Pacific Crest Trail: Section G (Southern Sierra Nevada)

Hanging out on the summit of Lamont Point (7,621')

The author hanging out on the summit of Lamont Point (7,621′).

Section G of the Pacific Crest Trail introduces hikers to the Sierra Nevada, one of the worlds most magnificent alpine ranges. Starting at 5,000 feet at Walker Pass, the trail climbs over 8,451-foot Owens Peak, the keystone summit of the area and the first of the great granite castles of the Sierra. From there the trail ramps gradually up through the meadows and streams of Domelands and Golden Trout wilderness areas, then climbs steeply to the upper flanks of 12,123-foot Olancha Peak, considered the southernmost of the High Sierra peaks. This is a gateway section, giving hikers a taste of the world-class scenery to come.


3 JUNE 2015 (DAY 42)

I snooze in our sunny camp at Walker Pass until past 8:00am, rising to meet my friend Eric (from nearby city Bakersfield) by the highway 178.

He arrives promptly, bearing fruit and brownies and even a surprise 3-L box of cheap wine. To our disappointment, he informs us that he is unable to spend the morning with us in Lake Isabella, as we had casually planned. When he heads back for Bakersfield, Giselle and I stick our thumbs out and manage to catch a ride almost a full hour west to the crusty old town of Lake Isabella. The driver is a kindly old Mexican grandmother who rearranges her day around us so that we might have the opportunity to wash our clothes and dismantle a plate of authentic nachos.

The Mexican grandmother takes us all the way back to Lake Isabella, leaving us at Walker Pass in the sweltering mid-afternoon heat. Nothing to do but wipe our brows, strap the awkward yet delicious box of wine to my pack, and officially begin our journey into the vast and spectacular Sierra Nevada.

The author stepping off the highway-178 at Walker Pass (5,000′) and into the southern Sierra Nevada.

More than a little familiarized with long arduous climbs such as this one, we make short work of the 1,500 vertical feet up to Morris-Jenkins Saddle (6,300-ft).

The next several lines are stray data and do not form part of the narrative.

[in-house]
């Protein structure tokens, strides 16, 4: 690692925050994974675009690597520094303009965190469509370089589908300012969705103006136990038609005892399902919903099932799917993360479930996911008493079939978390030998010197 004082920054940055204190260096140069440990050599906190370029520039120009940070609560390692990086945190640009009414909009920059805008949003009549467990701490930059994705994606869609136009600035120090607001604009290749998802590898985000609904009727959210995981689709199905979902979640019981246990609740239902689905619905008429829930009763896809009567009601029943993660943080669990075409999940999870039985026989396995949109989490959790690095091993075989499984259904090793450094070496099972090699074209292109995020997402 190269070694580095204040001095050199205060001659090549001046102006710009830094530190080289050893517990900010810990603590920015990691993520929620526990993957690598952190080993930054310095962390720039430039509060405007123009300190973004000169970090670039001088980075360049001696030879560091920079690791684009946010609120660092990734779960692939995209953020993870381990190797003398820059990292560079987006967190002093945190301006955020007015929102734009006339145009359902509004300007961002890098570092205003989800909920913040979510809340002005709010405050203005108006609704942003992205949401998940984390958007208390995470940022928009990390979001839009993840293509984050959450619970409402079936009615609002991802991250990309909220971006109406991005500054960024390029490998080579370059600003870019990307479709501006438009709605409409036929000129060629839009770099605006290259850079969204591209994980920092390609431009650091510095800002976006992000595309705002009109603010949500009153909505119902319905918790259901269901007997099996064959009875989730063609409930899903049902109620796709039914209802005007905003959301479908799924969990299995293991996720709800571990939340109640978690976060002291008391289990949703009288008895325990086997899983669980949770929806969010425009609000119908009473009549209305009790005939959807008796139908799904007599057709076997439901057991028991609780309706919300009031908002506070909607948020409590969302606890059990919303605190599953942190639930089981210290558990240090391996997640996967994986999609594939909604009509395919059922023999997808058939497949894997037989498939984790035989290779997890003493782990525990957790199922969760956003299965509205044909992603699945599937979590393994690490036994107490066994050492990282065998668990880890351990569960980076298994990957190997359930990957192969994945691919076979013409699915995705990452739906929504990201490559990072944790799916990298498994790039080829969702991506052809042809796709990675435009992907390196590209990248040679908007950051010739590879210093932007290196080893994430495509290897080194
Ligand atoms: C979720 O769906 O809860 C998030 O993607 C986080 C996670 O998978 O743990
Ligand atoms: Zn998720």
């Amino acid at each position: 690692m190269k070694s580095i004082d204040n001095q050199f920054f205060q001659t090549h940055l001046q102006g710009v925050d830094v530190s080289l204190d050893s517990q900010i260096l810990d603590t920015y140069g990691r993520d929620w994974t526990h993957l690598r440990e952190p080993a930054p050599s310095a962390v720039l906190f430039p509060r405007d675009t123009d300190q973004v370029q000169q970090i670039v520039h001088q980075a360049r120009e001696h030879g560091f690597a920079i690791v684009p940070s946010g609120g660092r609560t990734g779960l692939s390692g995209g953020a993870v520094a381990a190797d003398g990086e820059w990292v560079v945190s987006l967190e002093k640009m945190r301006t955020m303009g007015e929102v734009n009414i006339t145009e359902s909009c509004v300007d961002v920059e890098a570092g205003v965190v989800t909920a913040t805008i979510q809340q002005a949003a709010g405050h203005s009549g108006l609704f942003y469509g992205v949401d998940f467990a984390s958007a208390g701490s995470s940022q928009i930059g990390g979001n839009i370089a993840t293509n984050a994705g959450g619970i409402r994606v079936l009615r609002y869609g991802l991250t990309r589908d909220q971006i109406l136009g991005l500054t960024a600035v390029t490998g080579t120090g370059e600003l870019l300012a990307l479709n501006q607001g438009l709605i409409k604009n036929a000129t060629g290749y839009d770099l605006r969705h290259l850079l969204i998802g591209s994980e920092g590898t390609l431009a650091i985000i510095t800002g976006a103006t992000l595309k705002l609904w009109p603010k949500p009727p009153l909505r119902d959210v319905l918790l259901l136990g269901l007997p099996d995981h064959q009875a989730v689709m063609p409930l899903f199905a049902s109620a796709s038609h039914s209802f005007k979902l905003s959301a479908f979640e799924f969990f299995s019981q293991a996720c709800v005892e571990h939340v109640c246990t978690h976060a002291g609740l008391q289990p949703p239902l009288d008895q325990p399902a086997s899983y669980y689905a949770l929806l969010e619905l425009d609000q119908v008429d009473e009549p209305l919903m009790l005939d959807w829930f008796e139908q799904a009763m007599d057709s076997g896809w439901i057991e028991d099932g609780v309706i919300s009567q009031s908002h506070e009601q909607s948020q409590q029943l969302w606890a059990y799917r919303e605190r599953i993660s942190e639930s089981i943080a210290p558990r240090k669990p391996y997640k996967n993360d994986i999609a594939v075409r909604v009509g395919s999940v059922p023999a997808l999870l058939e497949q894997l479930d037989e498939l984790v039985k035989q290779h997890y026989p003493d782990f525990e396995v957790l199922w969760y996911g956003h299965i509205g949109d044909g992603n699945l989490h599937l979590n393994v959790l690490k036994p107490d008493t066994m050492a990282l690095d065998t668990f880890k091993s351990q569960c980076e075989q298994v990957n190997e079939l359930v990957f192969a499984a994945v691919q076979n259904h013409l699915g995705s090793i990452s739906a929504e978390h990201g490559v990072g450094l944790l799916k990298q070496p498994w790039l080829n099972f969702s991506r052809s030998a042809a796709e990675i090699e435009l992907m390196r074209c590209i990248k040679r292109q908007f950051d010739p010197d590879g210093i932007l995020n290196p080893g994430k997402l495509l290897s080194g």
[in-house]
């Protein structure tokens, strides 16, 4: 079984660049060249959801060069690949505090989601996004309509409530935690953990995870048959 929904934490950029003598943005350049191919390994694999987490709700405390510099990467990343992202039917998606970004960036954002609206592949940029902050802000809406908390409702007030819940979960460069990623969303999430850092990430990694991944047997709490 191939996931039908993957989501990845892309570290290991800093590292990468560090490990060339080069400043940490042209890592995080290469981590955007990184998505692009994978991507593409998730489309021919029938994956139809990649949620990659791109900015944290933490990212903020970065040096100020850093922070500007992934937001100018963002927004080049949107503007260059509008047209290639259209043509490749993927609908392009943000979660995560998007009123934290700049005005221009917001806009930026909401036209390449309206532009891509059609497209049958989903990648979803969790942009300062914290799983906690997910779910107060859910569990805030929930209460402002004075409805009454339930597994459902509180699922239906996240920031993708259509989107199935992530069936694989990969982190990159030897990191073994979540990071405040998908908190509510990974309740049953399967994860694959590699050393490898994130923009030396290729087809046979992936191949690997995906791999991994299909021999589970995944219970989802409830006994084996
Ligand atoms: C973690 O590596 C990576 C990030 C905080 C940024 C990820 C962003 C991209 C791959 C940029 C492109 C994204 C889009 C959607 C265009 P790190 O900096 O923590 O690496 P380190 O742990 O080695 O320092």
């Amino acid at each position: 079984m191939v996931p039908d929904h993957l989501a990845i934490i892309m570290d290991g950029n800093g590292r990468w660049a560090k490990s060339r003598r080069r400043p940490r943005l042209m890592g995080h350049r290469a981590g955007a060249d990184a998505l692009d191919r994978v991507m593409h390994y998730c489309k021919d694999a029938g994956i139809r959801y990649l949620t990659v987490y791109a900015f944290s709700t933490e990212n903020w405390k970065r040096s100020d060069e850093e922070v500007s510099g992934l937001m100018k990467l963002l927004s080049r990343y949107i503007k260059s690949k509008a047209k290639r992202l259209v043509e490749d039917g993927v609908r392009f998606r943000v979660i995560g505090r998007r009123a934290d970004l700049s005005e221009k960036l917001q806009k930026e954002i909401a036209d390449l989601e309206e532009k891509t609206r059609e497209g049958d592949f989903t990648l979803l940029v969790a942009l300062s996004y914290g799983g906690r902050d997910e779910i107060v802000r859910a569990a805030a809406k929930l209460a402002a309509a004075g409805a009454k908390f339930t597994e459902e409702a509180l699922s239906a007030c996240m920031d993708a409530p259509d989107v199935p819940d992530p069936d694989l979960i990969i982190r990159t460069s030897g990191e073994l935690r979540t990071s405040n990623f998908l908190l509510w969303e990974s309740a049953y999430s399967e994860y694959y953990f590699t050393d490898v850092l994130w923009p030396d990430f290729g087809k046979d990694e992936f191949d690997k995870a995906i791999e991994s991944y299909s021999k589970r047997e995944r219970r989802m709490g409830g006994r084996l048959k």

From the saddle we contour the east flank of craggy 7,921-ft Jenkins Peak, our objective for tomorrow. As the sun dips artistically below the mountain, the wind increases severely, howling at an uninhibited 60-mph through the wildfire-scarred hillsides.

Approaching Morris-Jenkens Saddle (6,500′) on the PCT northbound.

The alarming onset of incessant gales makes us understandably anxious about finding camp. Among such rugged unforgiving terrain, we flatten out a patch of dirt big enough for the tent, wisely utilizing the final half-hour of daylight to construct a solid rock wall.

Ignoring the incredible convolutions performed by our little tent that night, we stay fine and cozy with bellies full of warm red wine.

Looking west at our windblown camp on a 6,500′ spur on the east flank of Jenkins Peak.


4 JUNE 2015 (DAY 43)

The windstorm disturbs my slumber at 4:30am; instead of trying to fall back asleep I lie back and watch the precious orange sunrise through the flapping gap of the tent.

Looking east at the sunrise over our windblown camp on a 6,500′ spur on the east flank of Jenkins Peak.

Our righteous reward for enduring such a horrendously cold and windy night is an inspiring view of the East Buttress of Owens Peak. Standing at 8,488 feet elevation, this awe-inspiring battlement of long-awaited Sierra granite is the undisputed monarch of the region.

Looking north at Owens Peak (8,488′) with its grand eastern battlements.

At 6:30am I finally wake Giselle; we pack up and hit the trail as it contours 1.5 miles around the precipitous east flank of Jenkins Peak.

After an hour of walking we find ourselves on the narrow east ridge of Jenkins Mountain, where we drop our rucksacks and make the short exciting scramble up to the 7,921-foot summit.

Starting the short scramble up the east flank of Jenkins Peak (7,921′).

We follow a faint climbers trail to the base of the broken granite wall that guards the topmost ridgeline.

Ascending steep talus at the base of the main crags of Jenkins Peak.

The final pitch up to the top crest presents an enjoyable array of class-3 and class-4 maneuvers.

Negotiating a short class-4 section just below the summit crest of Jenkins Peak.

The summit ridgeline of Jenkins Peak truly is a striking feature. Trending due north, the crest is built of narrow granite blocks – a short yet defined blade of stone protruding from the conifer forest.

Looking south along the jagged crest of Jenkins Peak from the 7,921′ summit.

It’s hard to imagine Owens Peak displayed more magnificently than from our 7,921-foot perch atop neighboring Jenkins Peak.

Looking north at Owens Peak (8,488′) from the summit of Jenkins Peak.

At 11:00am we descend Jenkins Peak, find our stashed rucksacks and follow the PCT for two miles to Owens-Jenkins Saddle at 7,200 feet.